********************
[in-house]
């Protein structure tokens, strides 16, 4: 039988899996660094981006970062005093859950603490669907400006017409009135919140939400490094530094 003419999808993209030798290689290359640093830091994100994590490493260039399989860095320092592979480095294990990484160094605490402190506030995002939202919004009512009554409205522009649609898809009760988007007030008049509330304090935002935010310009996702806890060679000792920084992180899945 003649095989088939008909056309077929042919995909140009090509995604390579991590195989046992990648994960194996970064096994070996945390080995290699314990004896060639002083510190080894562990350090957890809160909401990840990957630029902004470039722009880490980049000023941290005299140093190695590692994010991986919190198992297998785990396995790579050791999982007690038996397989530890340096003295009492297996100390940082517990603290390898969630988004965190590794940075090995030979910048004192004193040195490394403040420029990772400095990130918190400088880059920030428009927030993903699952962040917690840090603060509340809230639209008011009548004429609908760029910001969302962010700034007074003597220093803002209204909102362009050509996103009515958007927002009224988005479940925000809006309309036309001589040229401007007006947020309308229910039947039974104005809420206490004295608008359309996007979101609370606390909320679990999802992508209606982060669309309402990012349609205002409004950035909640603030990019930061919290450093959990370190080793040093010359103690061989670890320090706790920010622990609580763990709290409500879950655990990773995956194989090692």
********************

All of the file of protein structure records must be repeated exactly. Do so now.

[in-house]
């Protein structure tokens, strides 16, 4: 039988899996660094981006970062005093859950603490669907400006017409009135919140939400490094530094 003419999808993209030798290689290359640093830091994100994590490493260039399989860095320092592979480095294990990484160094605490402190506030995002939202919004009512009554409205522009649609898809009760988007007030008049509330304090935002935010310009996702806890060679000792920084992180899945 003649095989088939008909056309077929042919995909140009090509995604390579991590195989046992990648994960194996970064096994070996945390080995290699314990004896060639002083510190080894562990350090957890809160909401990840990957630029902004470039722009880490980049000023941290005299140093190695590692994010991986919190198992297998785990396995790579050791999982007690038996397989530890340096003295009492297996100390940082517990603290390898969630988004965190590794940075090995030979910048004192004193040195490394403040420029990772400095990130918190400088880059920030428009927030993903699952962040917690840090603060509340809230639209008011009548004429609908760029910001969302962010700034007074003597220093803002209204909102362009050509996103009515958007927002009224988005479940925000809006309309036309001589040229401007007006947020309308229910039947039974104005809420206490004295608008359309996007979101609370606390909320679990999802992508209606982060669309309402990012349609205002409004950035909640603030990019930061919290450093959990370190080793040093010359103690061989670890320090706790920010622990609580763990709290409500879950655990990773995956194989090692």